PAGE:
School Drug-Testing Policies Stir Legal Challenges
Job-related drug testing required by several school systems in the wake of a federal anti-drug law has sparked debate and drawn legal challenges by teachers' unions.
An administrative-law judge in New York State was scheduled this week to hear a complaint challenging the Elmira school district's drug-testing policy, while educators and state officials in Georgia late last week were awaiting a federal judge's ruling on a statewide policy there.
The policies range from random testing of the workforce to testing as a precondition of employment. Some also call for testing when school officials have "reasonable cause" to suspect use of drugs.
"It's not something that we can live with," Patrick E. Hacker, attorney for the Cheyenne (Wyo.) Teachers Education Association, said last week. The union is preparing a challenge to the Laramie County district's policy.
Triggering the smattering of new policies was the Drug-Free Workplace Act of 1988. The statute requires districts seeking federal grants and contracts to certify that their workplaces are drug-free. Final regulations took effect July 24.
Essentially, the law demands that employers bar the use and possession of drugs on the job and establish disciplinary measures for employees who violate the policy.
The act neither requires nor prohibits drug testing. But officials of several districts said that while drafting policies to comply with the federal mandate, they used the opportunity to incorporate employee or applicant testing into their overall strategy to counter drug abuse.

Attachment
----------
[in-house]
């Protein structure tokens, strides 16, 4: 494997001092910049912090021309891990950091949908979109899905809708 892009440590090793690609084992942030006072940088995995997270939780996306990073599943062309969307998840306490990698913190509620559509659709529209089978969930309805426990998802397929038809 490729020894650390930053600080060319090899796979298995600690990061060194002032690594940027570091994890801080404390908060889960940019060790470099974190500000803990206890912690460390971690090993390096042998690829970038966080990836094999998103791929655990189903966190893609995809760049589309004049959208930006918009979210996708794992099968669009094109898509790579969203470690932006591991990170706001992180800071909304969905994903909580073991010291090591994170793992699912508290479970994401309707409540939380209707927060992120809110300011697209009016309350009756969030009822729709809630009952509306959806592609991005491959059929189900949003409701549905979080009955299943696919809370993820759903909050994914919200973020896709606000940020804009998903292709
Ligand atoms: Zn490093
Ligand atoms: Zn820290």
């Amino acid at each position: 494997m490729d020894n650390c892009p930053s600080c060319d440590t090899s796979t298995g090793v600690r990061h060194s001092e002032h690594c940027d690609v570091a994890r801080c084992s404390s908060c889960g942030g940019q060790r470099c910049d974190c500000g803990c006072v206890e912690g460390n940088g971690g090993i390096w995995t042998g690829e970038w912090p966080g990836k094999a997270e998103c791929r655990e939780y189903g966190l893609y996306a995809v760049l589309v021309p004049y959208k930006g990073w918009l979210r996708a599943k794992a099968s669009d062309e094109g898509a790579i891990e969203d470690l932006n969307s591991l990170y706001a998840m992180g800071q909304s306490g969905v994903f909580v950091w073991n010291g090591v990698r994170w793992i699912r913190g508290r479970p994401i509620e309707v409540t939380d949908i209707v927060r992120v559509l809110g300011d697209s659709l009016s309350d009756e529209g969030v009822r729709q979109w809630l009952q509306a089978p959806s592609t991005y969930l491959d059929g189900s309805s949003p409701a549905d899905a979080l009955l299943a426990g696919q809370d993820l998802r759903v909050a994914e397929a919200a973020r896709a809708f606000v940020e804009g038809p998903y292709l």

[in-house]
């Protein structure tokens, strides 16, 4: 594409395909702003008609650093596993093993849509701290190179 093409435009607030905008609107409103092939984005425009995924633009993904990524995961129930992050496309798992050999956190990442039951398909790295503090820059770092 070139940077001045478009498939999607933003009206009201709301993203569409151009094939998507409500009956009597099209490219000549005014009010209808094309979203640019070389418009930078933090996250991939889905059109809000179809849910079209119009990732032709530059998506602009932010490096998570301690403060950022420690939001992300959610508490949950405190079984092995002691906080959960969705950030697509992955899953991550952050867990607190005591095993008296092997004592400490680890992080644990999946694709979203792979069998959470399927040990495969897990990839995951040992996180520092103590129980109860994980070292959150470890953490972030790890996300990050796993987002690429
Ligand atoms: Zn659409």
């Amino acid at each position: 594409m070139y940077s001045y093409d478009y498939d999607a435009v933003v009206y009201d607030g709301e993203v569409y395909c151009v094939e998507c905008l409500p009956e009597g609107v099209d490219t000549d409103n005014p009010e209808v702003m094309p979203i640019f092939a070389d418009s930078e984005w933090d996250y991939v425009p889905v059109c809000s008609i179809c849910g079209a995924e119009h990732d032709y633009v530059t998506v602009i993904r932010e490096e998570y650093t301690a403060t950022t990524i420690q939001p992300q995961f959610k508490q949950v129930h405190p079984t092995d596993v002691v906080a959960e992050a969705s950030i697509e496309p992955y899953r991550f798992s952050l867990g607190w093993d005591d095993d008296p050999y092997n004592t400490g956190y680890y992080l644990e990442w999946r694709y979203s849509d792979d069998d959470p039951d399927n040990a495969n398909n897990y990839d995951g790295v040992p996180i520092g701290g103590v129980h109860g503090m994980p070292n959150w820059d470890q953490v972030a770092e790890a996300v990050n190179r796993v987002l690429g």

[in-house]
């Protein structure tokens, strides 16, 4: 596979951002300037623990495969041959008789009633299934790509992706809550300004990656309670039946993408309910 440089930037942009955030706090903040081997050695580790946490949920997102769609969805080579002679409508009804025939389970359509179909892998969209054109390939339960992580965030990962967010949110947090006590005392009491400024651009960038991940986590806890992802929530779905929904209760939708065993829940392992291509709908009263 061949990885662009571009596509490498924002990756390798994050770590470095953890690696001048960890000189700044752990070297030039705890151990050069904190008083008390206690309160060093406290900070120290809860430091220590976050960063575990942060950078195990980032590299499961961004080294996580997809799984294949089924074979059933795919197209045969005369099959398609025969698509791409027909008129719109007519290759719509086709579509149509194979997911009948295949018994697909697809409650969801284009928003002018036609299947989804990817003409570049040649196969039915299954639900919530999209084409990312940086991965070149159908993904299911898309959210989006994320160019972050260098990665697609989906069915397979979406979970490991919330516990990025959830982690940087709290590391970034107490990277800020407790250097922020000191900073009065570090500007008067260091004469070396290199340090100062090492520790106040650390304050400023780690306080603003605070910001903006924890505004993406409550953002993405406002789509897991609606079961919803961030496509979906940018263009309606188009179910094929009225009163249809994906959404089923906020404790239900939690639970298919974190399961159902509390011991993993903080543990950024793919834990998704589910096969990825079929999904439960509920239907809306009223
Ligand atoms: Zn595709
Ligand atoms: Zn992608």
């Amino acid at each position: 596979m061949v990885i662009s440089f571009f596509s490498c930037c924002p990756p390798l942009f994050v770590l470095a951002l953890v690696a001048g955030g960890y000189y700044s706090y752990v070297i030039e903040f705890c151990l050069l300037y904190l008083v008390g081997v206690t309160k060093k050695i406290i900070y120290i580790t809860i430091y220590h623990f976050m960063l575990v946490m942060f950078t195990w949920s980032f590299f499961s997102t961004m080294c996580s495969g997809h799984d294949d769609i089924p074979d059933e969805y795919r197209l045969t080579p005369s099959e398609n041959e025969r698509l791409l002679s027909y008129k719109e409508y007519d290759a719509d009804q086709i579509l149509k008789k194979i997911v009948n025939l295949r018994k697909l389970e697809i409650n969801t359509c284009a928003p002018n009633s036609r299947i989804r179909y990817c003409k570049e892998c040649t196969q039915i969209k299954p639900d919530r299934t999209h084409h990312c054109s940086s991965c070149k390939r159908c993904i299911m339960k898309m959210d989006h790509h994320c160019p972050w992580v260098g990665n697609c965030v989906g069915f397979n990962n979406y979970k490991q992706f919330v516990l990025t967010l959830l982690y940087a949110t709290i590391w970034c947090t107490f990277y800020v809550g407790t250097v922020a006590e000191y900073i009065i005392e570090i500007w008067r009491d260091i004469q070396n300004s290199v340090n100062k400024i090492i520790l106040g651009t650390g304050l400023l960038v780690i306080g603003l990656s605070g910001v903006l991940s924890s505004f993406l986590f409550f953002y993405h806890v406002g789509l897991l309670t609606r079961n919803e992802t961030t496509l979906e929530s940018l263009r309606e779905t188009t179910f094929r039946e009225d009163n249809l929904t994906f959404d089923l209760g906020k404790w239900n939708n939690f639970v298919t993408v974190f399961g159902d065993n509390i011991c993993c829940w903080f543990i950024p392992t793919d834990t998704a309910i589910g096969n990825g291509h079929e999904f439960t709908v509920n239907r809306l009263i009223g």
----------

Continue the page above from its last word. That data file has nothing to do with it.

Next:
"We probably would not have even addressed it if there had not been that act or mandate," said Jack R. Iversen, superintendent of the Laramie County schools.
The U.S. Supreme Court has never ruled directly on the constitutionality of testing public-school teachers for drugs.
It has held that random testing of some types of public employees is permissible, among them workers involved in drug interdiction and public safety.
"None of that [rationale] exists for teachers or support personnel,'' said Michael E. Kramer, general counsel for the Georgia Association of Educators,which is challenging that state's drug-testing mandate.
Opponents of drug testing for public-school employees say the tests violate the prohibition against unreasonable searches and seizures contained in the Fourth Amendment to the U.S. Constitution, as well as the constitutional right to privacy. Others also cite state laws, or argue that such policies are a subject for collective bargaining.
In what is probably the best-known teacher drug-testing case, New York State's highest court in 1987 said a Long Island district could test teachers only if there was a "reasonable suspicion" they were using illegal drugs. (See Education Week, June 17, 1987.)
None of the school-district officials interviewed during the past two weeks indicated that their policies were in response to a pervasive faculty drug problem in their schools or among teacher applicants. In Elmira, N.Y., none of the 50 to 60 job applicants tested positive in the past year, according to Richard L. Scott, the district's personnel administrator.